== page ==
Document Type

Article

Journal/Book Title/Conference

Ecology

Volume

97

Issue

5

Publisher

Ecological Society of america

Publication Date

2016

First Page

1228

Last Page

1238

DOI

10.1890/15-0962.1/suppinfo

Abstract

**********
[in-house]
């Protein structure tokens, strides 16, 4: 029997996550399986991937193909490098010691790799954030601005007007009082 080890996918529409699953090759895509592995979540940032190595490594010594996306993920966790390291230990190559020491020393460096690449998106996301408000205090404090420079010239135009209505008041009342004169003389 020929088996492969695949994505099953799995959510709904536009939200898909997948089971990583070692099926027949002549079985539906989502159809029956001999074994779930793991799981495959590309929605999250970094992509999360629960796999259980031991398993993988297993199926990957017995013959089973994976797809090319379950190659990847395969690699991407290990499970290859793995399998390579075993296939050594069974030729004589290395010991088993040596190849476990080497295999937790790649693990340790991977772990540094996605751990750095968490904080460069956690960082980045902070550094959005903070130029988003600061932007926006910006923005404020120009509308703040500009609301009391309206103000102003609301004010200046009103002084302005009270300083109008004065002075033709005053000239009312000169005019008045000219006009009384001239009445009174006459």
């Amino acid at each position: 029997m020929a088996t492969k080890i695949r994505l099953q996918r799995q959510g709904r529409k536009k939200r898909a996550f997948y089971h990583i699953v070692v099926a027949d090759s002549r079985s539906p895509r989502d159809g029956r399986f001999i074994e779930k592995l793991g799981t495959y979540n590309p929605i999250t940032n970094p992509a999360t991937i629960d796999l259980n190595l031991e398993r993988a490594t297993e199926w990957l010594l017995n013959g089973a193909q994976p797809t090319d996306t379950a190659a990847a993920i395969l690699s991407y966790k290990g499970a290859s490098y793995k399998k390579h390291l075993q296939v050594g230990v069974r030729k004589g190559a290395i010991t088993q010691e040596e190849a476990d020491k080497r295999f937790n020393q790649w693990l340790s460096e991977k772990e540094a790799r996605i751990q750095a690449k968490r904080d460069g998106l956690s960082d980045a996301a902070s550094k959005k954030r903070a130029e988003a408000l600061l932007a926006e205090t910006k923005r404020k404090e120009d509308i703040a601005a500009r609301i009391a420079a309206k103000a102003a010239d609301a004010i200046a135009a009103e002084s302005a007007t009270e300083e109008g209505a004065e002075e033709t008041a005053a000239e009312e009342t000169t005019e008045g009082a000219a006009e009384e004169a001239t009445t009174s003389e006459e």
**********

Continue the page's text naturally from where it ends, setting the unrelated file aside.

Ecological patterns arise from the interplay of many different processes, and yet the emergence of consistent phenomena across a diverse range of ecological systems suggests that many patterns may in part be determined by statistical or numerical constraints. Differentiating the extent to which patterns in a given system are determined statistically, and where it requires explicit ecological processes, has been difficult. We tackled this challenge by directly comparing models from a constraint-based theory, the Maximum Entropy Theory of Ecology (METE) and models from a process-based theory, the size-structured neutral theory (SSNT). Models from both theories were capable of characterizing the distribution of individuals among species and the distribution of body size among individuals across 76 forest communities. However, the SSNT models consistently yielded higher overall likelihood, as well as more realistic characterizations of the relationship between species abundance and average body size of conspecific individuals. This suggests that the details of the biological processes contain additional information for understanding community structure that are not fully captured by the METE constraints in these systems. Our approach provides a first step towards differentiating between process-and constraint-based models of ecological systems and a general methodology for comparing ecological models that make predictions for multiple patterns.

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